Stroud? Miller? McCord? As spring practice starts, Ohio State's quarterback battle begins

Bill Rabinowitz
Buckeye Xtra
Jack Miller (9) and C.J. Stroud (7) will compete with true freshman Kyle McCord for Ohio State's starting quarterback job.

Ryan Day spoke to reporters for 40 minutes on Wednesday.

The Ohio State football coach did not refer by name to any of the three players who'll battle to succeed Justin Fields at quarterback.

With Fields off to the NFL, redshirt freshmen C.J. Stroud and Jack Miller will compete with true freshman Kyle McCord for the position.

Ohio State football: The big questions heading into spring practice

Deliberate or not, Day not saying their names could be a sign of just how wide open the competition is as spring practice starts Friday and that no one should be perceived to be the leader.

“I don’t think anything has stood out yet because we just haven’t been on the field,” Day said.

Last spring, the Buckeyes got in only a couple of practices before the pandemic shut everything down. This year, the expectation is for a full spring, though with COVID-19 precautions.

Day said the practice reps will be divided as equally as possible among the quarterbacks. He said the spring roster is at about 112 players.

“That’s a big number, so we’re going to be able to get a lot of reps in the spring, which is really exciting,” Day said. “There are a lot of times we’re going to be able to get three groups going. We’re three, four, even five deep at some positions right now.”

The quarterback competition won’t be the only intense one during spring. The interior of the offense line, running backs, linebackers and secondary are among other position battles that also will get plenty of focus.

But quarterback is the headliner. Neither Stroud nor Miller threw a pass in limited mop-up duty last year. McCord, a five-star recruit, enrolled in January. There’s no hurry to anoint a starter, even if the battle extends into preseason camp.

Ohio State football: COVID-19 vaccinations will not be mandatory for players

“We’ll know when the time is right,” Day said. “They all have a lot of learning to do. They haven’t had a lot of snaps.

“And to be fair, they have needed to spend some time in this offense learning, and then as we start to get them in game situations through the spring and through preseason, we’ll have a better idea.”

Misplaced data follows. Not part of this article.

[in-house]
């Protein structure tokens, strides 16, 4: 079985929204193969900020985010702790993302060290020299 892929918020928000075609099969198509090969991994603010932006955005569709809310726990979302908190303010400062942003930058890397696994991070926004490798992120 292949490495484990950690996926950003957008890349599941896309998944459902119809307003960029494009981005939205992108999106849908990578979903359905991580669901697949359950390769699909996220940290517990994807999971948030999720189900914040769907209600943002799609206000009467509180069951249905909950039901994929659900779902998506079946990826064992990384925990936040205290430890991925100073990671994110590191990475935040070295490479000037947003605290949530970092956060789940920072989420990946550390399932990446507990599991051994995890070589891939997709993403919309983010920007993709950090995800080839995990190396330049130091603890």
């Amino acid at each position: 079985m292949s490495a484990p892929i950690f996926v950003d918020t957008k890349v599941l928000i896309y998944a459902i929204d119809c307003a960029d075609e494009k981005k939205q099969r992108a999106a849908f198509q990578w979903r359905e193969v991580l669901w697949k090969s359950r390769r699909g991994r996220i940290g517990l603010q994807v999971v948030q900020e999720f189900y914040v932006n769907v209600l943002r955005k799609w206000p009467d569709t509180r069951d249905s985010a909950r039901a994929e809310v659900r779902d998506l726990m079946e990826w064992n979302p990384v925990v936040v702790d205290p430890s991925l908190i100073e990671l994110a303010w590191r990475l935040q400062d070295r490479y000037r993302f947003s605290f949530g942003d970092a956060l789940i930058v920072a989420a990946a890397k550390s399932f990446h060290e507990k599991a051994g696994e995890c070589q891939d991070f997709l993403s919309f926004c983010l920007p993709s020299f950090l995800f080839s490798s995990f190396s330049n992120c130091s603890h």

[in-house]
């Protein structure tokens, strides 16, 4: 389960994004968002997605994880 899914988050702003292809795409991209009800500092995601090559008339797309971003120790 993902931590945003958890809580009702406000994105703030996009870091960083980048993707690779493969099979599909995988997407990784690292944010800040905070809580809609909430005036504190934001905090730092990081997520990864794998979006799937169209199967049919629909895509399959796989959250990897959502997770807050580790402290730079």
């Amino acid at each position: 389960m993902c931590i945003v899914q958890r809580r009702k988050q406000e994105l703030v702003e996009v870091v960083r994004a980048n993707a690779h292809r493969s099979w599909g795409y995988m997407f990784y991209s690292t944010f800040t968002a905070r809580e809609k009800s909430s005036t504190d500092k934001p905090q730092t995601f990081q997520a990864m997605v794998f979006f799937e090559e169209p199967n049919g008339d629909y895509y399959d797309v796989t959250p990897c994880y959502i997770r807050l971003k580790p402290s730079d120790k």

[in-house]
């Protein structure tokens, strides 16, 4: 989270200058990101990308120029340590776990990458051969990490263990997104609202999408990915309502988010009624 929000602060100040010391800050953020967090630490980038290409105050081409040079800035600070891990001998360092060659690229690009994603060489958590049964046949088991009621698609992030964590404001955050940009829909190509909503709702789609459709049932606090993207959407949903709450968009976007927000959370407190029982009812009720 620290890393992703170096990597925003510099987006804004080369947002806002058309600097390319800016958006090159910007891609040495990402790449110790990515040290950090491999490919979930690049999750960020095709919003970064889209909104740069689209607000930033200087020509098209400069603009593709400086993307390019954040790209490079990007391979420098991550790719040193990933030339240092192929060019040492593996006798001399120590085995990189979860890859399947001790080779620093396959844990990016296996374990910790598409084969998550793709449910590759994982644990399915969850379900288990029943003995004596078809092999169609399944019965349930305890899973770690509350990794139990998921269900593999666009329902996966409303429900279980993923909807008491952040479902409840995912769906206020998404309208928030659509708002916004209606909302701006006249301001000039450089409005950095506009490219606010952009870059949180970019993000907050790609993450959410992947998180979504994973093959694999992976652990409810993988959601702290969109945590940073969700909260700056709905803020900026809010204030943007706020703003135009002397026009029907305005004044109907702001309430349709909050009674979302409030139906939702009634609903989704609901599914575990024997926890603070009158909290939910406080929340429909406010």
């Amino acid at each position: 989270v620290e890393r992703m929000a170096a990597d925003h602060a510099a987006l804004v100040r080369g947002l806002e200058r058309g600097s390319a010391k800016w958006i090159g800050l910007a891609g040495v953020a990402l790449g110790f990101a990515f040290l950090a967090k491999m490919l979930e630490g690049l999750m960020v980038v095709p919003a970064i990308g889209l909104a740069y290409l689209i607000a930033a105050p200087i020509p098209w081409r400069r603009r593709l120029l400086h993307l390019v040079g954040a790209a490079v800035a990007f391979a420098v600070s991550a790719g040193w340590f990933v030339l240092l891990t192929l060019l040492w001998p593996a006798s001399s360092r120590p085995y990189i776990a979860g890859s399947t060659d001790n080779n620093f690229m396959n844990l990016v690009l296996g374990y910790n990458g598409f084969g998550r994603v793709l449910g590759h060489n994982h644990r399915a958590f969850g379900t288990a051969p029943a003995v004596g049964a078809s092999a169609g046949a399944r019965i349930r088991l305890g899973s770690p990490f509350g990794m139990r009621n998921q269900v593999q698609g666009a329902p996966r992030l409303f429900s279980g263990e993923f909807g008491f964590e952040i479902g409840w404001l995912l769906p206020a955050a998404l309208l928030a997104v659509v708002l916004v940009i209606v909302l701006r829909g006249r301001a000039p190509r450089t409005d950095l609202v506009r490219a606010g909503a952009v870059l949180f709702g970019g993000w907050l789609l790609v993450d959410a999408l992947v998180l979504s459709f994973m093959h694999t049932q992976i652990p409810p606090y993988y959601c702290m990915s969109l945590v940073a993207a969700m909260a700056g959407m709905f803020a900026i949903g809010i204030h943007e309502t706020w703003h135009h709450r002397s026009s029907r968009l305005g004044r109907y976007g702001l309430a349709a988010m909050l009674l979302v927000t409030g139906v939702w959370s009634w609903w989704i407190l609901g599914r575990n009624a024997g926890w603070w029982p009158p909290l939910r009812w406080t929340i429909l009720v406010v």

Day played quarterback, and that’s been his primary position group during his coaching career. He said he has already met with his quarterbacks to prepare them for what’s ahead.

Day said it’s important for them not to get too consumed by their status in the competition, however hard that will be. The key, he told them, is to immerse themselves in the process of improving every day and understand that a quarterback must earn trust among teammates and coaches.

Ohio State coach Ryan Day says the key to his quarterback competition is “anticipating what’s going on on defense as opposed to reacting." Here, C.J. Stroud runs the ball against Michigan State on Dec. 5.

“When you have that credibility and you do things the right way, then all of a sudden, guys will start to follow you, because being a leader is the No. 1 job of a quarterback,” Day said. “That's hard to do when you're young if you don't do things the right way and create that great standard.”

Day knows that growing pains will be part of the process. He doesn't want them making the same mistakes repeatedly and to be able to anticipate situations before they happen.

“How quickly can you have the answers to the test?” Day said. “We can’t in a meeting go through every single scenario that a quarterback would encounter.”

He said that NFL stars such as Tom Brady and Drew Brees flourished because of their discipline and ability to think of solutions to possible problems in advance.

“I think anticipating what’s going on on defense as opposed to reacting is the key to quarterback play,” Day said. “Those are the things we’re going to be looking for. It’s not going to happen in one day. But as long as we see a gradual movement toward those things, that’ll be a sign that things are going well.”